Significance of Ganesh Chaturthi

The celebration of Ganesh Chaturthi holds a special significance in the hearts of all Ganesha’s devotees. There are four important rituals contributing to the Ganesh Chaturthi celebrations. The first ritual Pranapratishhtha marks the initiation of the 10-day long festival. During Pranapratishhtha, priests chant mantras in front of the beautifully decorated Ganesha deities and invoke life in it. After this Shhodashopachara is carried out during which prayers are offered by devotees to the idol. Ganesha stays inside households or pandals (temporary tents) for a few days and then people get together to bid him farewell through the Uttarpuja ritual. This is followed by Ganapati Visarjan, in the course of which people carry the idols of Ganesha and immerse it in seas or other water bodies. This last procession is carried out on the 10th day (last day of Ganesh Chaturthi) and consists of people in large numbers, chanting or playing music to give a happy farewell to Ganesha with a promise to return next year. It is believed that when the clay from the statues fully dissolves in the water body, Ganesha returns to his parents on Mount Kailash. Devotees, who pray to Lord Ganesha during the days of Ganesh Chaturthi, are blessed by him to fulfill their wishes. Ganesha is believed to lead his followers towards great wisdom and provide them a fresh start, freeing them of their existing sins.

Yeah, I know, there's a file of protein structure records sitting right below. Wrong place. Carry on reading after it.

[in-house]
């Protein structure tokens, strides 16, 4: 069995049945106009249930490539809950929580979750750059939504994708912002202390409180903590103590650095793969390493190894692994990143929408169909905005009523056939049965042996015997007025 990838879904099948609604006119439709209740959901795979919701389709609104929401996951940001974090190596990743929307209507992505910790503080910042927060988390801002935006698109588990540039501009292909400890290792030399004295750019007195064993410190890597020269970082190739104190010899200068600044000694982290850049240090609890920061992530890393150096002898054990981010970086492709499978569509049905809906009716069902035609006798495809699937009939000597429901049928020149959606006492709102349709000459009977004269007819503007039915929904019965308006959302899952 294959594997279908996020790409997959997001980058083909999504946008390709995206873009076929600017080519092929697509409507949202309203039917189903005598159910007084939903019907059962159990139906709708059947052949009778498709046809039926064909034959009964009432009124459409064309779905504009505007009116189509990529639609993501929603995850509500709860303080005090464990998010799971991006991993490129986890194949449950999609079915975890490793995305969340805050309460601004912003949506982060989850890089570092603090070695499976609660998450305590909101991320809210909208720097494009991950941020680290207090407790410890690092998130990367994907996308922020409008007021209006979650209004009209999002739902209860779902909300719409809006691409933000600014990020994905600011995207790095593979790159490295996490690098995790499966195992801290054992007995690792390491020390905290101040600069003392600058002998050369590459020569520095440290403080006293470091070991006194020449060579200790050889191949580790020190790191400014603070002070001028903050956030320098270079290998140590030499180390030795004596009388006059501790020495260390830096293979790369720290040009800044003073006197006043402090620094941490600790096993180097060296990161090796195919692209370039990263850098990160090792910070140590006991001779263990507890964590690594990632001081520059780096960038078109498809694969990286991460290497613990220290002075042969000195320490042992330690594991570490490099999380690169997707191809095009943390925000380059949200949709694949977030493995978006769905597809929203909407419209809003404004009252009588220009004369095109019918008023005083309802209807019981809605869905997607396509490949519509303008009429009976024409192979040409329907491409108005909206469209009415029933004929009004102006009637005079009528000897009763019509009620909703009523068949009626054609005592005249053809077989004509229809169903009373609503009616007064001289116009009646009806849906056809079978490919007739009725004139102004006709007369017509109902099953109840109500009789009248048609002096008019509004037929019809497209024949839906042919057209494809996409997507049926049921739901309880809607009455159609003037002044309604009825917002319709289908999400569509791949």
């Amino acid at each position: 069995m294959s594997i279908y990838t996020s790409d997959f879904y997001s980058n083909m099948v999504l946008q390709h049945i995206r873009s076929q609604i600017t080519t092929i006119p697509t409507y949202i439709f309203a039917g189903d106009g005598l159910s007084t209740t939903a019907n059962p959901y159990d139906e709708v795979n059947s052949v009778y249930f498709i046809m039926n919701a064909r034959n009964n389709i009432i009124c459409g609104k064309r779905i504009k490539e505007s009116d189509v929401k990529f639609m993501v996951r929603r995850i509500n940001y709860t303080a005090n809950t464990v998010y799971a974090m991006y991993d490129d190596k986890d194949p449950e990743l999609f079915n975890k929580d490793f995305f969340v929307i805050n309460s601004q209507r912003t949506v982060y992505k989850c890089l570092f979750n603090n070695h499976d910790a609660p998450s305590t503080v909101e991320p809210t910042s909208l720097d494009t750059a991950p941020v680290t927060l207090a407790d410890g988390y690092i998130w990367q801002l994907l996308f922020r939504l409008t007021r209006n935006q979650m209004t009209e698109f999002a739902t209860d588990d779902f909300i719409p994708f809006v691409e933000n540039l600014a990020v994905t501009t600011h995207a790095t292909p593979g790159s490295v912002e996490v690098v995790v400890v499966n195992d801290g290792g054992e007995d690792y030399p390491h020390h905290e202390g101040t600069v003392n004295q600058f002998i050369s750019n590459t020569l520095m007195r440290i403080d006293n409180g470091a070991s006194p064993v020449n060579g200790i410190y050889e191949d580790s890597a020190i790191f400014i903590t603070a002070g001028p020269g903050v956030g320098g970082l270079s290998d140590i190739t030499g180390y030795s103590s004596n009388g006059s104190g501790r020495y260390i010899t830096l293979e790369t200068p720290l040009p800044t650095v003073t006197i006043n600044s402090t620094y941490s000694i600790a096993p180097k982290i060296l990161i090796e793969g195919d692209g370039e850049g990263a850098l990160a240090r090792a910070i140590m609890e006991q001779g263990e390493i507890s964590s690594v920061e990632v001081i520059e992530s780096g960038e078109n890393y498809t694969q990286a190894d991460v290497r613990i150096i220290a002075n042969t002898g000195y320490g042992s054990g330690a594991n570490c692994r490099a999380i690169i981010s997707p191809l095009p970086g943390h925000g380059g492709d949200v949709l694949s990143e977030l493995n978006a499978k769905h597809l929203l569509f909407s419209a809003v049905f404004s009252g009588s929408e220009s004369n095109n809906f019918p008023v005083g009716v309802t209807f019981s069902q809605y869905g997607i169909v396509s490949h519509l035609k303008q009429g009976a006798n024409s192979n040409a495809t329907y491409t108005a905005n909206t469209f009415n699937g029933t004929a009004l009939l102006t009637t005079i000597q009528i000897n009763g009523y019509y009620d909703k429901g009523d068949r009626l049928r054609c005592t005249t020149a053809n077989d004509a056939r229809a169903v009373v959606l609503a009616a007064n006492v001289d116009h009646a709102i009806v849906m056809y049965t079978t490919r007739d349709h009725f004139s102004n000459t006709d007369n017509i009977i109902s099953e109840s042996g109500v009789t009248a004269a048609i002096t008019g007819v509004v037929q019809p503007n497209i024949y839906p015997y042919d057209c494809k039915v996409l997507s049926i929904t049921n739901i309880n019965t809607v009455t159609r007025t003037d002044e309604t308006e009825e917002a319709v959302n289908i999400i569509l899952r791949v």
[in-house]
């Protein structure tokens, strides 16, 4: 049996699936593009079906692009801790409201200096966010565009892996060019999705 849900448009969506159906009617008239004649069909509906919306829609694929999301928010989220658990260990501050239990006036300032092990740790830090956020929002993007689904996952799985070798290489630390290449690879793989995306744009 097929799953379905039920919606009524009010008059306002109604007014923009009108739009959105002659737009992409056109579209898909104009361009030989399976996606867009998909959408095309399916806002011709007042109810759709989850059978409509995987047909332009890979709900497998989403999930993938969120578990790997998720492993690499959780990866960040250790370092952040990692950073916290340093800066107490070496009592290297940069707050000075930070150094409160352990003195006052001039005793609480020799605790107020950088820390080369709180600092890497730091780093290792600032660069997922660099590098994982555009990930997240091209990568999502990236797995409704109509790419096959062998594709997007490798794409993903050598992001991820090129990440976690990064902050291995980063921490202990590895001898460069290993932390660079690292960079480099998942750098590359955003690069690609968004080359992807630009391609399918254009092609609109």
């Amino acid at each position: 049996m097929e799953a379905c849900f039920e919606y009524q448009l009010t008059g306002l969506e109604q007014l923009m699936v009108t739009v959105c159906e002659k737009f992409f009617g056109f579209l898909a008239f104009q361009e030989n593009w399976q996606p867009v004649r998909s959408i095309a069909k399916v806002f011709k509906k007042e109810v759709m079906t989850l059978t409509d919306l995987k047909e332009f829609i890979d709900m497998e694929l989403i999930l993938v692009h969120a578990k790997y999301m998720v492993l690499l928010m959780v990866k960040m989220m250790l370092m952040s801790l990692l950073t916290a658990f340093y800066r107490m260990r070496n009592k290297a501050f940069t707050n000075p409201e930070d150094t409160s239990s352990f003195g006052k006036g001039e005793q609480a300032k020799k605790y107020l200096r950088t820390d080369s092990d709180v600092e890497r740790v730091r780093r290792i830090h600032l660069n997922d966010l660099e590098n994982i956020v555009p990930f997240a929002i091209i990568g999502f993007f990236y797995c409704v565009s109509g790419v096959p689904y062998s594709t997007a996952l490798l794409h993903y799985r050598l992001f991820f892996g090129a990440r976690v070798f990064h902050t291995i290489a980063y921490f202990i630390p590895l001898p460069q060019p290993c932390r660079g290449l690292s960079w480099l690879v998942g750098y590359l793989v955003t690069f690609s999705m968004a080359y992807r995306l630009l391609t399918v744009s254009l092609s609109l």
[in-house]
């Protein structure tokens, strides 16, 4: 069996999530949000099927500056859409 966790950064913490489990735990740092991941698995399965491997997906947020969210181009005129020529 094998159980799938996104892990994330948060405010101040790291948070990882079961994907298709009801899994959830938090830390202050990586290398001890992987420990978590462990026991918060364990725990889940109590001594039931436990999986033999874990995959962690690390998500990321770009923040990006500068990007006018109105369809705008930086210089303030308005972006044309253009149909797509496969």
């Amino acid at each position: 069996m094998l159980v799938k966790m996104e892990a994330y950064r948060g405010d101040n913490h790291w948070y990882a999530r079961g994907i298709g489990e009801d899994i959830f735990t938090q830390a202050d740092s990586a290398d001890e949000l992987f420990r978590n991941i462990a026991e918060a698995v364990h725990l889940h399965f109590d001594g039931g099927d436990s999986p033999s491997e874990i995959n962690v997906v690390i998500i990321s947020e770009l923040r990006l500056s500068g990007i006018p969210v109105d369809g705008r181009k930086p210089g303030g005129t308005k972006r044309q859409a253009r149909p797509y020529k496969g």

During the celebration of Ganesh Chaturthi, people bring beautiful idols of Ganesha in their home and adorn him with flowers and prayers. In some places, temporary tents are build to place large statues of Ganesha and priests chant mantras to commemorate the festival. People feel extreme happiness in the course of days when Ganesha stays with them in their households.